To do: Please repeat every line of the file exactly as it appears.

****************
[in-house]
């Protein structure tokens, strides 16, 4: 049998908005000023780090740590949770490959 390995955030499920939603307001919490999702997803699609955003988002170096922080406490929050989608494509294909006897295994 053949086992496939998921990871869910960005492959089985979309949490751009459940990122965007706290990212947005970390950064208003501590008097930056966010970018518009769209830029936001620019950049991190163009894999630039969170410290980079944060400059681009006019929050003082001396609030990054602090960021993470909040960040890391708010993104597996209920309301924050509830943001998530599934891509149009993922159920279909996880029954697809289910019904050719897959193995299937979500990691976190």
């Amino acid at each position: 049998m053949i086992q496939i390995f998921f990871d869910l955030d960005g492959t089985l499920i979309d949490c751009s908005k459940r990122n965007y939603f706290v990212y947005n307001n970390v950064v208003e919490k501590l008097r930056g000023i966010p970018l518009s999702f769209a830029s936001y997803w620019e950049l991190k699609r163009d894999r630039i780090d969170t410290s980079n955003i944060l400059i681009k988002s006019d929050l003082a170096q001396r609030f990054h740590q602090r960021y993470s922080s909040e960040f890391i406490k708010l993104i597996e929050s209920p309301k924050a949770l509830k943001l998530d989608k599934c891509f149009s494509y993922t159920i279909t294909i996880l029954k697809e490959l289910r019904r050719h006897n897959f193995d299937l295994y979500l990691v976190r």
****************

[in-house]
């Protein structure tokens, strides 16, 4: 049998908005000023780090740590949770490959 390995955030499920939603307001919490999702997803699609955003988002170096922080406490929050989608494509294909006897295994 053949086992496939998921990871869910960005492959089985979309949490751009459940990122965007706290990212947005970390950064208003501590008097930056966010970018518009769209830029936001620019950049991190163009894999630039969170410290980079944060400059681009006019929050003082001396609030990054602090960021993470909040960040890391708010993104597996209920309301924050509830943001998530599934891509149009993922159920279909996880029954697809289910019904050719897959193995299937979500990691976190």
């Amino acid at each position: 049998m053949i086992q496939i390995f998921f990871d869910l955030d960005g492959t089985l499920i979309d949490c751009s908005k459940r990122n965007y939603f706290v990212y947005n307001n970390v950064v208003e919490k501590l008097r930056g000023i966010p970018l518009s999702f769209a830029s936001y997803w620019e950049l991190k699609r163009d894999r630039i780090d969170t410290s980079n955003i944060l400059i681009k988002s006019d929050l003082a170096q001396r609030f990054h740590q602090r960021y993470s922080s909040e960040f890391i406490k708010l993104i597996e929050s209920p309301k924050a949770l509830k943001l998530d989608k599934c891509f149009s494509y993922t159920i279909t294909i996880l029954k697809e490959l289910r019904r050719h006897n897959f193995d299937l295994y979500l990691v976190r």